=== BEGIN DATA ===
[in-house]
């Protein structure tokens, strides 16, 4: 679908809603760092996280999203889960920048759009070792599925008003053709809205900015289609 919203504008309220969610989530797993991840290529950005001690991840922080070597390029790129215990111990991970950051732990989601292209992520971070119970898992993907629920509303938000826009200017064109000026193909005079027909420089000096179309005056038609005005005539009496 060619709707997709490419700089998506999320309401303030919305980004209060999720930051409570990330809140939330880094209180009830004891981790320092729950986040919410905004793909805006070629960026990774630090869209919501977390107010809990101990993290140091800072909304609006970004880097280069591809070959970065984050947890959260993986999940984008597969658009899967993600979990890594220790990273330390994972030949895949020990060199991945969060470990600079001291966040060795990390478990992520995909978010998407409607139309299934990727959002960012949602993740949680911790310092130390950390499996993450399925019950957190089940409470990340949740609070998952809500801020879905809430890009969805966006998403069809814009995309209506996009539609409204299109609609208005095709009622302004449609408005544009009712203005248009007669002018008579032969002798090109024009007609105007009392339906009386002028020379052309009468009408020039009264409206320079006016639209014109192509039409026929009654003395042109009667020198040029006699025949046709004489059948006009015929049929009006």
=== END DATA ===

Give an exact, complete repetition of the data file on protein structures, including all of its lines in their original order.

[in-house]
């Protein structure tokens, strides 16, 4: 679908809603760092996280999203889960920048759009070792599925008003053709809205900015289609 919203504008309220969610989530797993991840290529950005001690991840922080070597390029790129215990111990991970950051732990989601292209992520971070119970898992993907629920509303938000826009200017064109000026193909005079027909420089000096179309005056038609005005005539009496 060619709707997709490419700089998506999320309401303030919305980004209060999720930051409570990330809140939330880094209180009830004891981790320092729950986040919410905004793909805006070629960026990774630090869209919501977390107010809990101990993290140091800072909304609006970004880097280069591809070959970065984050947890959260993986999940984008597969658009899967993600979990890594220790990273330390994972030949895949020990060199991945969060470990600079001291966040060795990390478990992520995909978010998407409607139309299934990727959002960012949602993740949680911790310092130390950390499996993450399925019950957190089940409470990340949740609070998952809500801020879905809430890009969805966006998403069809814009995309209506996009539609409204299109609609208005095709009622302004449609408005544009009712203005248009007669002018008579032969002798090109024009007609105007009392339906009386002028020379052309009468009408020039009264409206320079006016639209014109192509039409026929009654003395042109009667020198040029006699025949046709004489059948006009015929049929009006």